You should make it a portal

In a recent interview with Entrepreneur magazine, Paul Graham said something that reminded me of an interesting story:

When Google started, there were eight to 10 successful established search engines already, and search was so uncool that they were trying to get people to call them “portals”.

I landed my first real programming job at a long defunct dot-com startup when I was a senior in high school in 1999. We were building an EBay for home improvement. Homeowners would post home improvement projects, and contractors would bid on them. We were going to take a cut out of each job.

One day the company’s founders called a meeting. They met with a top-tier investor and wanted to relay the feedback to the team. “He loved it”, they said. “The only piece of feedback he gave is that we should make it be more of a destination site. We should be building a portal.” So we did. We delayed the product to integrate a to-do list, a calendar, events management, and various collaboration features so that users would spend more time on the site.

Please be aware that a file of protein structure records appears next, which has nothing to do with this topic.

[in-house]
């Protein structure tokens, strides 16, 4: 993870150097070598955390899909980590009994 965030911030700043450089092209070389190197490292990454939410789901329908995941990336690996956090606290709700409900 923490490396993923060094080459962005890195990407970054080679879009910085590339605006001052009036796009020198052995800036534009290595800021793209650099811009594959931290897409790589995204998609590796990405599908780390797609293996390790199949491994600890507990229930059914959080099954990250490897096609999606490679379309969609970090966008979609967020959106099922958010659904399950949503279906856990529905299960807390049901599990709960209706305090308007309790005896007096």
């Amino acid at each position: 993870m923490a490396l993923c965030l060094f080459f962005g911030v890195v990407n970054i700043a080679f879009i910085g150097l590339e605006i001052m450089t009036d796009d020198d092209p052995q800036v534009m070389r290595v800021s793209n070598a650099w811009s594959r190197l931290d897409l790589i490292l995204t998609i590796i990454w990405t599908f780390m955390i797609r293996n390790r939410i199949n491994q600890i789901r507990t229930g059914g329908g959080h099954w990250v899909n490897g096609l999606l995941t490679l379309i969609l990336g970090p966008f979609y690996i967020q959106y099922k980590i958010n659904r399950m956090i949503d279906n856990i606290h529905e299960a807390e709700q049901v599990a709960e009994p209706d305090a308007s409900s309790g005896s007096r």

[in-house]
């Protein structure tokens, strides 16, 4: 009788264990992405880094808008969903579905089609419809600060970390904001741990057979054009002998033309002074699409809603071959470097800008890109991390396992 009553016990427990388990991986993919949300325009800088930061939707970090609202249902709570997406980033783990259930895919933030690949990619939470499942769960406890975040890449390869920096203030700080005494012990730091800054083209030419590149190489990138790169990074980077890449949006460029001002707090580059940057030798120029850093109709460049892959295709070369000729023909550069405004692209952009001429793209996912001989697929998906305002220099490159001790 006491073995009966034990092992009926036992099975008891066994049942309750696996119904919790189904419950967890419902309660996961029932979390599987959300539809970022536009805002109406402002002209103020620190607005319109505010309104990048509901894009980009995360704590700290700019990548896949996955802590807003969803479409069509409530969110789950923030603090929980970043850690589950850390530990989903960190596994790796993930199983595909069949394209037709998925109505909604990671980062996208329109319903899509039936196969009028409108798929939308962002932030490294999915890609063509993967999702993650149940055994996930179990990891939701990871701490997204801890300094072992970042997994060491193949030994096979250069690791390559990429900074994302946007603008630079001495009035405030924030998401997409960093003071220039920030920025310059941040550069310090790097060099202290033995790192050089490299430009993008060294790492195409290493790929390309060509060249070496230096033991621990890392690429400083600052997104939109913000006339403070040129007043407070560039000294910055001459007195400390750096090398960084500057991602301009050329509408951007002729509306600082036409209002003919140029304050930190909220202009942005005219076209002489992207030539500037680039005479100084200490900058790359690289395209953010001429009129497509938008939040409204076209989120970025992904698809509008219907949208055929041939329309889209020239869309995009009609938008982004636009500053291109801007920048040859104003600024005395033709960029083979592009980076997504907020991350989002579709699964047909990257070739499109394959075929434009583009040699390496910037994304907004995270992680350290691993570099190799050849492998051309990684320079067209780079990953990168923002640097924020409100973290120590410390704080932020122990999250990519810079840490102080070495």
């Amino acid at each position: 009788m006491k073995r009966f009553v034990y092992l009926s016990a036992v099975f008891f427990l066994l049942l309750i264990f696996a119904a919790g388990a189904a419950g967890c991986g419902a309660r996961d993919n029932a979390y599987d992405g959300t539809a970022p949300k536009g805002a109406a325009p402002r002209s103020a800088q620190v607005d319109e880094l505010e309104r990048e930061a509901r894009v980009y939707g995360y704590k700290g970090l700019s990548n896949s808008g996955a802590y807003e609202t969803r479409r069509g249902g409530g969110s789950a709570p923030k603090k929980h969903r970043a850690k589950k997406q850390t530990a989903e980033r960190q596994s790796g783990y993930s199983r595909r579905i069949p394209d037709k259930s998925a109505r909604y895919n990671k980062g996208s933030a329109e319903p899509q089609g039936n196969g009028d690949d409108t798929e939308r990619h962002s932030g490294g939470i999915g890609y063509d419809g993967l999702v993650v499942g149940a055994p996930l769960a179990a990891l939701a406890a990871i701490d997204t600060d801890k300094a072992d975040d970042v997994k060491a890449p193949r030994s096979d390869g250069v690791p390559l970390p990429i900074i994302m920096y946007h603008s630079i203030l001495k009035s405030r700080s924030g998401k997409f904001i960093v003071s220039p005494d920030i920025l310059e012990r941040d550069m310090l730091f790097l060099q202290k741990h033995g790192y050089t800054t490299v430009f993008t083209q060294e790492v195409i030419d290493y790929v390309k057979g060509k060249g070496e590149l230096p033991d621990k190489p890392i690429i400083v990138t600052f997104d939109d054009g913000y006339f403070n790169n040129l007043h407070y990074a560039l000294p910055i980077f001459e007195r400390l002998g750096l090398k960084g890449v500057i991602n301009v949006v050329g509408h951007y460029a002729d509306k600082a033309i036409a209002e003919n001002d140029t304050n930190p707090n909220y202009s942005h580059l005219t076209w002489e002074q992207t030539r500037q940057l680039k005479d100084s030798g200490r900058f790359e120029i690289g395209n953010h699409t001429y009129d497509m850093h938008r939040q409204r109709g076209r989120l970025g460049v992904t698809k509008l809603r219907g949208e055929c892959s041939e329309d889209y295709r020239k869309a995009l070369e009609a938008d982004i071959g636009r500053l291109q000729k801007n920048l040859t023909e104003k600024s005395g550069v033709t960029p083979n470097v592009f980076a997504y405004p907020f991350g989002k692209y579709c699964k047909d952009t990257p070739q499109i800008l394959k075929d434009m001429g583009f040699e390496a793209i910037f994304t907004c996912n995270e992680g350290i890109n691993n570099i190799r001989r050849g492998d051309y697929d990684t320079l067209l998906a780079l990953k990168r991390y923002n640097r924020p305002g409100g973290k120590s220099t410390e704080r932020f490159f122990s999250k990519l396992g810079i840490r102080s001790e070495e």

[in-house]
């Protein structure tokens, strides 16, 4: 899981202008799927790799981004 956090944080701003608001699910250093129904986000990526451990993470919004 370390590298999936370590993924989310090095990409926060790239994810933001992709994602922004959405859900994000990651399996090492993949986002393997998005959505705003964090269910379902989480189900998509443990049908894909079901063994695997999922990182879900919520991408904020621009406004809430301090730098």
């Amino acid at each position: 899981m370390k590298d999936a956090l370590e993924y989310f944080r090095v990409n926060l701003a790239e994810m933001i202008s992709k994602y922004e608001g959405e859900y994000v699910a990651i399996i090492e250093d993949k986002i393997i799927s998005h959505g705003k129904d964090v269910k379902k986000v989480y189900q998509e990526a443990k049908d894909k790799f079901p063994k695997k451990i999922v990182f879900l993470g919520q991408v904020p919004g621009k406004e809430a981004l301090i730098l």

The company ran out of money before we had a chance to launch. We rationalized the failure by telling ourselves and others that the dot-com bust prevented us from raising a second round of funding, but the real reason was that we blew through a million dollars with no real product to show for it. In hindsight, “the portal” wasn’t the only reason for failure, but it was a large contributing factor (at the time we were seriously considering licensing “Come Together” from The Beatles for a TV commercial, the idea being that home owners and contractors come together on the site).

What’s most interesting about this story is that both the investor and the founders were very smart people. The technical cofounder was from CMU, the business cofounder was from Yale. Both have gone on to do very interesting, intellectually challenging things. It’s very easy to credit our own intelligence for success and others’ ineptitude for failure, but stories like these suggest that our behavior often has much more to do with institutional (or social) knowledge than it does with our own mind.

What is going to look ridiculous to us ten years from now about the current startup mentality?